Form follows function

Website types range from a simple brochure template to a completely customized, highly interactive and content-rich design. Decide on the purpose of the website: Is it a marketing tool? An information resource? How important is it to distinguish you from your competitors? Who will provide and update the content? How often? The more you want from your site, the more customized it should be.

Even a brochure-type site should offer a choice of design templates as well as simple marketing tools such as contact links, map finders, information-request forms and limited site statistics. A step up from the brochure approach allows users to access dynamic content such as informative newsletter articles, financial calculators, stock quotes and other research tools. More sophisticated sites are built to reflect your corporate identity and may include custom-designed banners, backgrounds, forms and animation.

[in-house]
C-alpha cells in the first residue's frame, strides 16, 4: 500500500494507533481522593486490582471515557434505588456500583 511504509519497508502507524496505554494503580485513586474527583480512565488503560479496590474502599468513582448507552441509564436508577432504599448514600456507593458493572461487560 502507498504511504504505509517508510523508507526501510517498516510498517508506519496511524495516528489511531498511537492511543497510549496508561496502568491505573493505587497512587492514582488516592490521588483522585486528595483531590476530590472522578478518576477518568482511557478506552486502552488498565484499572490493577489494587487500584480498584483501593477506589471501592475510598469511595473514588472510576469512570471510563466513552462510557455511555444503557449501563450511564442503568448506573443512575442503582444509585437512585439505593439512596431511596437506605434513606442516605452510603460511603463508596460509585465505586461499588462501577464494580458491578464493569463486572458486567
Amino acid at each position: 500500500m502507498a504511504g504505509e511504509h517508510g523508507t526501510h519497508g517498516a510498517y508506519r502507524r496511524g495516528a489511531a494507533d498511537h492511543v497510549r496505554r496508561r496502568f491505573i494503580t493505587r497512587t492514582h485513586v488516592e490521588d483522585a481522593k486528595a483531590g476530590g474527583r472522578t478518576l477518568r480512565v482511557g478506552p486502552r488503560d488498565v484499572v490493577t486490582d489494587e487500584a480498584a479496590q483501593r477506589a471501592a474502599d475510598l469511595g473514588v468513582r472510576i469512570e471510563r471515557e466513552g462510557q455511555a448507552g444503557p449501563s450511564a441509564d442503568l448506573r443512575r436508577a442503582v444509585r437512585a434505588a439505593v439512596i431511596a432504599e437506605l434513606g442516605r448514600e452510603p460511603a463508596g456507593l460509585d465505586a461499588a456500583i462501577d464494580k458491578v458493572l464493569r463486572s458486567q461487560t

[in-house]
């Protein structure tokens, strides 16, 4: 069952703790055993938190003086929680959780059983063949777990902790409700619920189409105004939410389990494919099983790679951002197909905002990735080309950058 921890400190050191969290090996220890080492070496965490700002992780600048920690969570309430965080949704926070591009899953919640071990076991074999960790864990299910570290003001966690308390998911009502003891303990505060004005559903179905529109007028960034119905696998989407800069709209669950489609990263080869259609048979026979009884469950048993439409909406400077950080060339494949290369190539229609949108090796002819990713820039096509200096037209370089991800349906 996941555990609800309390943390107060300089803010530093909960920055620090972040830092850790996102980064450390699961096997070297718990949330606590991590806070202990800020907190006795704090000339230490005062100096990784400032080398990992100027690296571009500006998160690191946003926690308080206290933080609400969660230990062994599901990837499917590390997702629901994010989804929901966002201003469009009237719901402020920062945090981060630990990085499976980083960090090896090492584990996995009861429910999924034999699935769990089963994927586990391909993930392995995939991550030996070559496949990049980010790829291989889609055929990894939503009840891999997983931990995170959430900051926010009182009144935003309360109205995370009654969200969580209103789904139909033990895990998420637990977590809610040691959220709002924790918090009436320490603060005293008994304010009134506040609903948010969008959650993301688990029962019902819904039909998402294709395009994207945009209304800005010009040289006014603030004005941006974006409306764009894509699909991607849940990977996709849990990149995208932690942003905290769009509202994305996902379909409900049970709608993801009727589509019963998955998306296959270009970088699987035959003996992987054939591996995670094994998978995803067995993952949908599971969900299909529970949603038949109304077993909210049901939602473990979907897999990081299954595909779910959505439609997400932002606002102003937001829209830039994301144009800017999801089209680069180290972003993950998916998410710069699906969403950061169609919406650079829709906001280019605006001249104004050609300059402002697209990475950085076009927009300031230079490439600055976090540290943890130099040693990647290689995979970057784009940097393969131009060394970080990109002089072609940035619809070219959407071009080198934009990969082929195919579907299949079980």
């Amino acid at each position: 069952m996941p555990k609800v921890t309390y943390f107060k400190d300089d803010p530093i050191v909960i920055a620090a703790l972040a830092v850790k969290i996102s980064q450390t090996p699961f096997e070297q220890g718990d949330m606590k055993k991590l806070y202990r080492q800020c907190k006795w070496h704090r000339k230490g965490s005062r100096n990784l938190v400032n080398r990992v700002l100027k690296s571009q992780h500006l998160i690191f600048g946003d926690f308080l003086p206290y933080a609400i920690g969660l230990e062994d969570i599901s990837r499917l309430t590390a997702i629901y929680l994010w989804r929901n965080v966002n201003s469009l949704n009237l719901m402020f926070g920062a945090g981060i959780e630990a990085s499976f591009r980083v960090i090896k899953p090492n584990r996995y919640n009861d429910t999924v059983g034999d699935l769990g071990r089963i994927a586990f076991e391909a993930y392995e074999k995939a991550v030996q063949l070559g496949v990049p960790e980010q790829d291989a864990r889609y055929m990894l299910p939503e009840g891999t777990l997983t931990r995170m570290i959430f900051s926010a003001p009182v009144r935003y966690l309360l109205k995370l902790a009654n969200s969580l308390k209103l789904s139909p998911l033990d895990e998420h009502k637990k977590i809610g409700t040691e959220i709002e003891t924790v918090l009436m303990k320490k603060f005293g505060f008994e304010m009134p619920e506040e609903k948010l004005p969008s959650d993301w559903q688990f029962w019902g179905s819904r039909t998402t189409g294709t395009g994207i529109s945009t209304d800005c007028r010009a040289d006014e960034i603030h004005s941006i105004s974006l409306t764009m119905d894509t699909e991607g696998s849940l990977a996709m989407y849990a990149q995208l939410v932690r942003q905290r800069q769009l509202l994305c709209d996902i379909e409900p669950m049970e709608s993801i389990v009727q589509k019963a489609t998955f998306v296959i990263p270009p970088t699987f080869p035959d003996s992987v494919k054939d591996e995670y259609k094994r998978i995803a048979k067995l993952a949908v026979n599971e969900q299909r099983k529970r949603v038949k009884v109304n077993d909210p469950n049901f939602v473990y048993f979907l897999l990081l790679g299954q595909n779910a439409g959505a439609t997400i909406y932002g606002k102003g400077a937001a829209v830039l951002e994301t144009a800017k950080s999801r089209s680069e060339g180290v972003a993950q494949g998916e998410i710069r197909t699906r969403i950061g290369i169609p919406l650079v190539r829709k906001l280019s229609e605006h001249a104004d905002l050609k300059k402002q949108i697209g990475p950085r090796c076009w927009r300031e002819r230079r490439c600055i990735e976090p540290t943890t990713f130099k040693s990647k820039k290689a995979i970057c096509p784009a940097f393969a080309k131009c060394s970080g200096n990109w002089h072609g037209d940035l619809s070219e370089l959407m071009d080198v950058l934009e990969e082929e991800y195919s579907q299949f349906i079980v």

Examine your staff resources

Building a website from the ground up takes expertise. It involves strategic planning, project management, web design and development. It also requires database development, website hosting, domain name registration, online marketing and search engine optimization (SEO).

Those things take time, too. You could spend hours doing things that a skilled web professional could do in minutes. That’s not only more expensive. It’s also time away from serving clients.

So unless you have a web development team on staff, your time is probably best invested by outsourcing from a professional website supplier.